Activity Diagrams - The Parts
Action States and Activity States
Action and activitiy states are represented by an oval. Inside that shape
you may write any expression that describes an action such as the following:
Send a Message to an Object (or service)
Create or Destroy and Object
Evaluate an expression
Encapsulate another set of activities.
Action states can't be decomposed. Action states are also
atomic, meaning that the action is not interruptable. Action states should
also take an insignificant amount of time.
Figure 1 - Example Action States
Activity states, by contrast, are non-atomic and can be
further decomposed. It is assumed also that activity states will take some
amount of time to complete. Typically, you can treat activity states as
a composite of other activity states and action states. Expand the details
of an activity state and you'll be looking at, essentially, another activity
Figure 2 - Example Activity states
There is no notational distinction between activity states and action
There are two specially notated Action states - start and stop. Start
is notated by a solid circle, stop is notated by a solid circle with a
single ring as illustrated in Figure 3.
Figure 3 - Start and Stop action states.
There are only two relationships in Activity diagrams -- Transitions and
A Transition occurs when the action or activity completes control passes
immediately to the next activity(s) or action(s). In UML this is notated
by a solid direced line, as in Figure 4.
A dependency is used to show relationships between activities (or actions)
and objects, and denotes the participation of an object for a particular
step in the flow of control. Dependencies are notated by a dotted directed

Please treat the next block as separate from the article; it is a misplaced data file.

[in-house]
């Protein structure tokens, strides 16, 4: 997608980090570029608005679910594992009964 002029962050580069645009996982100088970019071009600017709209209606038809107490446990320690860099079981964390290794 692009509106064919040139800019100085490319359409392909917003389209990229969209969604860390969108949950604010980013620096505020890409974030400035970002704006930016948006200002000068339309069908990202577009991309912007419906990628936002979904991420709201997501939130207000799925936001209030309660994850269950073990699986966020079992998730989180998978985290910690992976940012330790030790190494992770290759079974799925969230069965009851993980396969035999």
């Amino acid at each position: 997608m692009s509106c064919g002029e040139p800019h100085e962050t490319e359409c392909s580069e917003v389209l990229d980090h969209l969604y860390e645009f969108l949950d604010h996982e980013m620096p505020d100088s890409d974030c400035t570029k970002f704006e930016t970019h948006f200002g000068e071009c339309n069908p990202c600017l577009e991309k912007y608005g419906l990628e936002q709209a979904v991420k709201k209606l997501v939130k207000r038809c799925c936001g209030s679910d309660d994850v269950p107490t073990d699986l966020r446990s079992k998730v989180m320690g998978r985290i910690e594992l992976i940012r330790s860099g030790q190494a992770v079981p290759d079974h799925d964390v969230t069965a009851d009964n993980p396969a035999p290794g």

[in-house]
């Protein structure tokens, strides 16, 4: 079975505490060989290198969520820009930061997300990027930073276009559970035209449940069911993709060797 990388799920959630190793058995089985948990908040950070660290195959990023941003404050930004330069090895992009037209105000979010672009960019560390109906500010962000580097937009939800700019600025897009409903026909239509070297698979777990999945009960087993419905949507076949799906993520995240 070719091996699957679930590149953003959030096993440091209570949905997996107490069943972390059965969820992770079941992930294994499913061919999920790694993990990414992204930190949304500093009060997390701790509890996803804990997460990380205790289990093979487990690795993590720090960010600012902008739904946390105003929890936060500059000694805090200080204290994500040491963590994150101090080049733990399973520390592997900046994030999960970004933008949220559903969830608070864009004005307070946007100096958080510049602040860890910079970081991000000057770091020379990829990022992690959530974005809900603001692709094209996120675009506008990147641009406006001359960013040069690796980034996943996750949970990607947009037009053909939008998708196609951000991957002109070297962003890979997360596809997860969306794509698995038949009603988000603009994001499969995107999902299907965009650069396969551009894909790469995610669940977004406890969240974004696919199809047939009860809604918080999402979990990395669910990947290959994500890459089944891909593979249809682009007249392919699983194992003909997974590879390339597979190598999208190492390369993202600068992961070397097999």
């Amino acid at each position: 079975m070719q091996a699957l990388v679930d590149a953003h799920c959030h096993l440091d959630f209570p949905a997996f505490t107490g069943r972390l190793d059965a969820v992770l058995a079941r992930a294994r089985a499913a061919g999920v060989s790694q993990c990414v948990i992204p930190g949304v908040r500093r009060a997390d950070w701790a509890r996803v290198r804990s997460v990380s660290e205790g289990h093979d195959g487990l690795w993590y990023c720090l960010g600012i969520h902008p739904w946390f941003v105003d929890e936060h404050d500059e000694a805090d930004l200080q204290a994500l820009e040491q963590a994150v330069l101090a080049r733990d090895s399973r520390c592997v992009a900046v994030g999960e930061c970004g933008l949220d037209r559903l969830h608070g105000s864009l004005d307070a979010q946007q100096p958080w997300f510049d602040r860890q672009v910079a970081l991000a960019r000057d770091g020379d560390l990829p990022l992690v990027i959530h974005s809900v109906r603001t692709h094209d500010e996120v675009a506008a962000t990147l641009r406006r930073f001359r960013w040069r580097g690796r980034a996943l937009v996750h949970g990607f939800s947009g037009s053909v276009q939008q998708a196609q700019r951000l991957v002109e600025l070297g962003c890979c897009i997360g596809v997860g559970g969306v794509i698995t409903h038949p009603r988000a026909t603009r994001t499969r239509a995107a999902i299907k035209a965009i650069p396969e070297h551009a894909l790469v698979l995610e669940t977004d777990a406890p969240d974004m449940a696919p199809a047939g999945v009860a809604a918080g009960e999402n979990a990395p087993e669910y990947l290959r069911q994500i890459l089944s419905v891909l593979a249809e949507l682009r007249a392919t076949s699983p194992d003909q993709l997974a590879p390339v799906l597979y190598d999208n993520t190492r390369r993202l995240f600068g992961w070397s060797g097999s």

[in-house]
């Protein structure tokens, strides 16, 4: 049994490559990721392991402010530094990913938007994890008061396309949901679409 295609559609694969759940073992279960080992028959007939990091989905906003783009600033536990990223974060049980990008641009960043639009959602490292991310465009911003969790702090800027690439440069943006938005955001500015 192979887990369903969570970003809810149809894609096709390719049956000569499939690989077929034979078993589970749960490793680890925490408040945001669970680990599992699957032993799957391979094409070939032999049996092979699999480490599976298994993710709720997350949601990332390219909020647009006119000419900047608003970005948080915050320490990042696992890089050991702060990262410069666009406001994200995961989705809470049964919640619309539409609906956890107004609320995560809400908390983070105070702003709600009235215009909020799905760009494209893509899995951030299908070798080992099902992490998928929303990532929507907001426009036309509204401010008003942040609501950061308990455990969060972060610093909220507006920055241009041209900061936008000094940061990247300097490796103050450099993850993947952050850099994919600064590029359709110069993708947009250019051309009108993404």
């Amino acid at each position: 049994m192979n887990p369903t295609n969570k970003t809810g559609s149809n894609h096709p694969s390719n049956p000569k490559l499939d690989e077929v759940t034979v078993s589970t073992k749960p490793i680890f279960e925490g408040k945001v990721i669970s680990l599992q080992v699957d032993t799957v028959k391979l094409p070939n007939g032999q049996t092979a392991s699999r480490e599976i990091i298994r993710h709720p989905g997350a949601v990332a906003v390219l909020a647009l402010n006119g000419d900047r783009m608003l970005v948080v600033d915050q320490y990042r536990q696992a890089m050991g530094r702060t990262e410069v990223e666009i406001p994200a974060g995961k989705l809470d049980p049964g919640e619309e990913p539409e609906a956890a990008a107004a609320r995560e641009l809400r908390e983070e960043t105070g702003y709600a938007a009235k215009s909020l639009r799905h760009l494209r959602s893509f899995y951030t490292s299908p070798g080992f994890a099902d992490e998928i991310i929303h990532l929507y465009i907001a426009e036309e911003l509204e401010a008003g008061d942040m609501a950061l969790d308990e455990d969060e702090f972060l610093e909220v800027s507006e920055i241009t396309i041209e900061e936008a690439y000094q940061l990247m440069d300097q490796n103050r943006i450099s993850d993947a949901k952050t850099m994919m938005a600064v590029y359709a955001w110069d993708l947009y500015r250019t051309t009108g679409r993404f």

line as shown in Figure 4.
Figure 4 - Relationship Examples
Synchronization Bars are used to depict concurrent flows, specifically
to depict forking and joining. A synchronization bar is notated by a thick
horizontal or vertical line. Consider the following example for processing
Figure 5 - Synch Bar example
Anyone familliar to flowcharting will recall "decision diamonds". These
are typically some decision point where some state or expression is evaluated.
In UML these are called branches. A branch has one incoming transition
and two or more outgoing transition. Each outgoing transition should contain
a boolean expression. Additionally, across all the outgoing transitions
the guard conditions should not overlap, otherwise flow control will be
ambiguous. However, the outgoing transitions should cover all possibilities,
otherwise flow would freeze.
Figure 6 - Example Branch
Especially when modelling workflows, it is useful to denote which actors
perform which activities. You acomplish this you can partition segments
of the diagram into swimlanes. A swimlane specifies a locus of activities
and has a unique name within the diagram. A semantically, swimlane has
no deep ramifications, except to group activities to some real-world entity
performing them. In UML each activity belongs to exactly one swimlane,
however transitions can cross lanes.
Figure 7 - Swimlane Example